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While you're dryfiring/practicing, mount a laser on the rail...turn it on, take aim at the target/wall, squeeze the trigger until it clicks. WATCH the laser bounce. Now, learn to squeeze/pull the trigger with less laser bounce. Without the laser, you have NO idea how much the muzzle of the pistol moves when you break a shot.
 

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What old fart recommends is very good. And keep in mind if your not planning to use the laser with the gun you can go with a cheaper one because it not going to have to withstand the shock of the gun firing.
 

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Discussion Starter · #9 ·
Well that was a waste of my money. It will not work well with the CCP, or the PPS. Something about the striker staying engaged against the back of the laser. I was really hoping this would help...all is not lost though. I do have a (yes, I’m going to say it) Glock 26 I can practice with...for now. That will help with the position of my trigger finger. Nothing as good as practice with the pistol you’re going to carry every day though. Buggers.
 

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I ordered this today. https://www.itargetpro.com For 9 mm. I will report back how it worked when I get it. And maybe do a review elsewhere here. Can’t hurt to try it.
This alternative is expensive, but I can say I really like my SIRT pistol.
https://nextleveltraining.com/product/sirt-110-training-pistol-2/

I got the 107 Model that has functional features of the Smith & Wesson M&P.

At the Tanner gun show, there is always a vendor who sells training time. He has a demo set up for people to try as a selling aid. He uses SIRT pistols at the beginning of the course, then moves on to the real thing later on thus saving a lot of ammo. He was nice enough to let me try the SIRT pistol before I actually ordered one. Maybe there are some training courses or gun ranges with virtual training that might let you try one out.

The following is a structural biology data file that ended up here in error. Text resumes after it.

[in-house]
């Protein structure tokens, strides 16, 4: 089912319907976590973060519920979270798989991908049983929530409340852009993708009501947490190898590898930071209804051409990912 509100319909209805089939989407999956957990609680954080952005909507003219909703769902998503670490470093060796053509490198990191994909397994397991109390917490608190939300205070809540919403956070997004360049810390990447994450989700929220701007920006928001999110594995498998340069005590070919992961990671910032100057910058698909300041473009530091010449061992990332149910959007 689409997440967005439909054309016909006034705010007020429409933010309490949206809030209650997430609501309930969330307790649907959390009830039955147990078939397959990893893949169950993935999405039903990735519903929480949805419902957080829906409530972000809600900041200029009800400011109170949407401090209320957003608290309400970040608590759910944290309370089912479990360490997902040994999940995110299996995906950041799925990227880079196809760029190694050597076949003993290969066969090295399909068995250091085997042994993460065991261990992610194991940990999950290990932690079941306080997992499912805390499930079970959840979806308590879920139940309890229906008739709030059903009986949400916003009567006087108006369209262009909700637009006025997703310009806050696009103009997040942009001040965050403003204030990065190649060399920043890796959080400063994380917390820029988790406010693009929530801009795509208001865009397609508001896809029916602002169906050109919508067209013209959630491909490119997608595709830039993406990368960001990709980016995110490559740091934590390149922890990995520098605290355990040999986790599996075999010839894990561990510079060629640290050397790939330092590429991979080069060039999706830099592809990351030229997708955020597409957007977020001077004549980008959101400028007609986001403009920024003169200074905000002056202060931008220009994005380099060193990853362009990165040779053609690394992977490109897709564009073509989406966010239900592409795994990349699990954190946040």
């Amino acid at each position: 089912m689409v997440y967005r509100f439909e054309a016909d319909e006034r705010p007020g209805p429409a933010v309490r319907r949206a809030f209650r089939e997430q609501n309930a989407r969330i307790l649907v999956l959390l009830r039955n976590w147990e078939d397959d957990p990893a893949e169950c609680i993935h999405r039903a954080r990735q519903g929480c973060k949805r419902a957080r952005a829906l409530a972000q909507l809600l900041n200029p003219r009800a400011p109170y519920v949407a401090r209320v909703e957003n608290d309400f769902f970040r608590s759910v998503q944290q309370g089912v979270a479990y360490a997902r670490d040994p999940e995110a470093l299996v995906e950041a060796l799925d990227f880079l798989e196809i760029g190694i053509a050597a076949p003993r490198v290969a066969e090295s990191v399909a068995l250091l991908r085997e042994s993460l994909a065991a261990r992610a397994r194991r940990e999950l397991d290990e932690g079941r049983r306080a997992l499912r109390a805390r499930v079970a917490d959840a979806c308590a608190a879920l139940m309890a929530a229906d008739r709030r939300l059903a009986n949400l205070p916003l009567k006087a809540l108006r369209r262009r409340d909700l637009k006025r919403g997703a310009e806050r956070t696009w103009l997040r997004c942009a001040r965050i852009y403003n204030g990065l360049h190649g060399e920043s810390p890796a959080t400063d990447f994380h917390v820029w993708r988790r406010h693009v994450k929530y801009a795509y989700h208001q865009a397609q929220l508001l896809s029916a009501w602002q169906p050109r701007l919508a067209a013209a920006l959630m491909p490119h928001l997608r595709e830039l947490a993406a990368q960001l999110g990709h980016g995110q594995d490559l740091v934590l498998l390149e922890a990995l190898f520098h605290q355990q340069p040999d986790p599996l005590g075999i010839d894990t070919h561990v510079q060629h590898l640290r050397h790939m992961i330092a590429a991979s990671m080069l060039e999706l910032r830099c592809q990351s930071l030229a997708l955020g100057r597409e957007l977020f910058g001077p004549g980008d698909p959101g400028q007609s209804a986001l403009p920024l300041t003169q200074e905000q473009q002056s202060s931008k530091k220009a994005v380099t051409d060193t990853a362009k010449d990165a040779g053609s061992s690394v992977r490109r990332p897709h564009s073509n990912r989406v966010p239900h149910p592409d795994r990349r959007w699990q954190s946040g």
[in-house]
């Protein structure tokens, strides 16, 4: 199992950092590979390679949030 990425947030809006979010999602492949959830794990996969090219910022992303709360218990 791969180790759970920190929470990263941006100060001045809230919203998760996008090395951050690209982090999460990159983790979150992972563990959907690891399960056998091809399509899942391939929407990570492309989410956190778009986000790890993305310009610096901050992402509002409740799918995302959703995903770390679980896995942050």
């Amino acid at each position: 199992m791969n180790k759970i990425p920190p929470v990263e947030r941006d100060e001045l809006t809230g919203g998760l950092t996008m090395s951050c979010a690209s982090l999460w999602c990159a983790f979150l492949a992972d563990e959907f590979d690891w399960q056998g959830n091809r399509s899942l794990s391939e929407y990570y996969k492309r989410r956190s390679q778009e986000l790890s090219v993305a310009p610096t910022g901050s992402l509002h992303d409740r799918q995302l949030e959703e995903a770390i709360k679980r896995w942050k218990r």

Couple the SIRT with a laptop or desktop, a web cam, and some software and I really like how it all works together. You can buy software from Next Level Training, or go with some freeware.
Sharp Spotter

See this thread where I review Sharp Spotter
https://www.waltherforums.com/forum...shooter-home-laser-shooting-range-review.html

When at the Sharp Spotter site, on the left side, click on "Run Modes".
At the bottom is "Diagnostic Mode" which will do what Imaoldfart suggested. Usually the program uses the spot where the laser first hits and ignores the rest. In Diagnostic Mode, it keeps reading the laser movement until you release the trigger. Then you can really see how much the gun is moving. It's bad when you pull the trigger and a Happy Face appears on the screen. :eek:

Anyway, for what it is worth. Kinda of expensive, but It's what a lot of law enforcement departments are using for training.

Pudge
 

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Discussion Starter · #11 ·
Ok, iTarget came through for me (and they didn’t charge me extra for this end piece). They have a better stricking end for the CCP. Although it says on their website that it may not work with the CCP and the PPS, this new part enables it to work with the CCP. I like it. I can still use it with the Glock, but I prefer to use it with the pistol I’m going to carry. So, if anyone is interested make sure you tell them which pistol you have. This is really going to help, but I still need lots of range time.